The 2020 Election Day in the United States is almost here, and millions have already voted. Some political analysts are predicting we may not know the results in some races for days or weeks. Whatever the outcome of this year’s elections, we are a country that is deeply divided.
In a recent blog post titled, The Deep Roots of America’s Political Divide, David Lapp, a research fellow for the Institute in Family Studies wrote,
“My neighbor isn’t alone in worrying about impending violence after the election. A new poll commissioned by Braver Angels, shows that 56% of Americans worry the election will result in more violence. Celebrities and citizens alike openly wonder how they can remain in America if their presidential candidate loses in 2020.”
He continues, “But the political polarization we experience in 2020 is a symptom of other divisions—especially the racial, the class, and marriage divides. These are divisions that have stoked a massive crisis of trust and led us to the brink of a national divorce in the American family.”
He concludes by saying, “To heal, we have to attend to the deep divisions that eviscerated trust and bonds—family bonds, neighborly bonds, economic bonds—and that drove us to seek refuge and too-much-meaning in our political identities. To heal, we will need to rebuild the families and communities that nurture trust, to re-learn the habits of neighborliness and solidarity—from the workplace to the neighborhood to the family. To avoid civil war, we need to rebuild bonds of trust.”
How do we rebuild the bonds of trust? First, we must admit it is impossible with human effort alone. On March 13, 1863 in the midst of the American Civil War, Abraham Lincoln issued a proclamation calling for a National Day of Fasting and Prayer. It included these words,
We have been the recipients of the choicest bounties of Heaven. We have been preserved, these many years, in peace and prosperity. We have grown in numbers, wealth, and power as no other nation has ever grown. But we have forgotten God. We have forgotten the gracious hand which preserved us in peace, and multiplied and enriched and strengthened us; and we have vainly imagined, in the deceitfulness of our hearts, that all these blessings were produced by some superior wisdom and virtue of our own. Intoxicated with unbroken success, we have become too self-sufficient to feel the necessity of redeeming and preserving grace, too proud to pray to the God that made us! It behooves us, then, to humble ourselves before the offended Power, to confess our national sins, and to pray for clemency and forgiveness.1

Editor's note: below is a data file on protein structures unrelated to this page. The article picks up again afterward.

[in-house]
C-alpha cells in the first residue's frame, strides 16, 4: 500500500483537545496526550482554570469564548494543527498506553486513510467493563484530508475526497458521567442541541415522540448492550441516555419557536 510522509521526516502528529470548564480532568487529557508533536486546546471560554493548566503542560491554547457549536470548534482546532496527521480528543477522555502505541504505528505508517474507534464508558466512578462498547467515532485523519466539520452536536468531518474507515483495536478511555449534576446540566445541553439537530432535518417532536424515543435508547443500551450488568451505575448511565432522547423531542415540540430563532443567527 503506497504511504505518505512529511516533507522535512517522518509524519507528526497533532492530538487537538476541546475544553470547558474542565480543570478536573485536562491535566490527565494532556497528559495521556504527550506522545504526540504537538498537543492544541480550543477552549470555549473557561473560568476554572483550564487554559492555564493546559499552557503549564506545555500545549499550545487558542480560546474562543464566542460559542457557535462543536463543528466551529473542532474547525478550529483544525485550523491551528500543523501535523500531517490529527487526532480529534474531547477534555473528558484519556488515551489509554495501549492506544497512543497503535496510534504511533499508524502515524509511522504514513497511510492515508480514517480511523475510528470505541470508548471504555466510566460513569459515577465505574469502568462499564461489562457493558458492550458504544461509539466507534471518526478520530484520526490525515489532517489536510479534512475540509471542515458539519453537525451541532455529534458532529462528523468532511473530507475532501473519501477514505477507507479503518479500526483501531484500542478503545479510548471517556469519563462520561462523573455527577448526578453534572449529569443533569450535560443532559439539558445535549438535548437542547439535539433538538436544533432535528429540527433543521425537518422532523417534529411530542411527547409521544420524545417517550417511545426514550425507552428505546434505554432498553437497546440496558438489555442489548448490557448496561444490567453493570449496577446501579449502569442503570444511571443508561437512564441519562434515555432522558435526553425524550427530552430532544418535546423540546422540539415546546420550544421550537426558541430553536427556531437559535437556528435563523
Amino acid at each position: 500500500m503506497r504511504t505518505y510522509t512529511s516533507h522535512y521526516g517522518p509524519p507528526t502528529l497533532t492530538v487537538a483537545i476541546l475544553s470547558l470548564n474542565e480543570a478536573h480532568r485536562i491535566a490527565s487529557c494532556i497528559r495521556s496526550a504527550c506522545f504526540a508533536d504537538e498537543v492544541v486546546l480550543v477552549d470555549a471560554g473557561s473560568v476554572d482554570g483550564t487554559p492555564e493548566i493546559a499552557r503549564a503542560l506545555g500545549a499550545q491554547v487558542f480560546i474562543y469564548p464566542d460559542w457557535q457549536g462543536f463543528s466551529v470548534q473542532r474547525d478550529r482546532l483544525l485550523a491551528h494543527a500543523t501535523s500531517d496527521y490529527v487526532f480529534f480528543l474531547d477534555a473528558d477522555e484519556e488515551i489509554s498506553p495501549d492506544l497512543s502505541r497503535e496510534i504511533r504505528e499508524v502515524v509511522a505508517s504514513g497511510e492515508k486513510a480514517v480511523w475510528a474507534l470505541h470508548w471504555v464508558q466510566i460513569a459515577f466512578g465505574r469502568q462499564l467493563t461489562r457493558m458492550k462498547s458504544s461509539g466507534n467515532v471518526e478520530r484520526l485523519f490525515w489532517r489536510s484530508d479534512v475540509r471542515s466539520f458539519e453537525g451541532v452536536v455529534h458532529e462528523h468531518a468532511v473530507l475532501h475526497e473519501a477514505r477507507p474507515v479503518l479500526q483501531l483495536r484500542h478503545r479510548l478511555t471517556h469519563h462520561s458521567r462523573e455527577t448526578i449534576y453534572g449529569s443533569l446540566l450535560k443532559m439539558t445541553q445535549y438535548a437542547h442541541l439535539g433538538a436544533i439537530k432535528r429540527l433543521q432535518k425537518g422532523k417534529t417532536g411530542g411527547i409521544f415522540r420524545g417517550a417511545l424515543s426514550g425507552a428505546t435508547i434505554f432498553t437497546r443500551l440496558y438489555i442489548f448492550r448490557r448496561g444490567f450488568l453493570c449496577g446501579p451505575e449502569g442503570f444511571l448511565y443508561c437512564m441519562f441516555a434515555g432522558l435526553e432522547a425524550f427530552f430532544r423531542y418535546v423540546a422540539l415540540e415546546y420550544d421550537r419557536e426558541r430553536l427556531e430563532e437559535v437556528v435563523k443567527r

The apostle Paul wrote in Ephesians 2:13-16, But now in Christ Jesus you who once were far off have been brought near by the blood of Christ. For he himself is our peace, who has made us both one and has broken down in his flesh the dividing wall of hostility 15 by abolishing the law of commandments expressed in ordinances, that he might create in himself one new man in place of the two, so making peace, 16 and might reconcile us both to God in one body through the cross, thereby killing the hostility.
The pathway forward in “rebuilding the bonds of trust” begins by trusting in Jesus Christ. He is the Prince of Peace, He is the one who sacrificed his rights and gave up His life to break down the dividing wall of hostility.
Tuesday, November 3, Election Day in the U.S., will likely be a day that that continues to magnify the deep divisions in our culture. Following the example of biblical leaders such as Jehoshaphat, Esther, and Ezra, and National Leaders including Presidents– George Washington, John Adams, and Abraham Lincoln, we invite churches, Christian leaders, and all Christ-followers to set aside this day for fasting and prayer. Let’s unite together to humble ourselves, to confess our sins, and seek the help of Almighty God. Let’s begin to rebuild the “bonds of trust” by trusting in the Prince of Peace. He is our only hope!
- Prince , Derek. Shaping History Through Prayer and Fasting (pp. 9-10). Whitaker House. Kindle al Edition.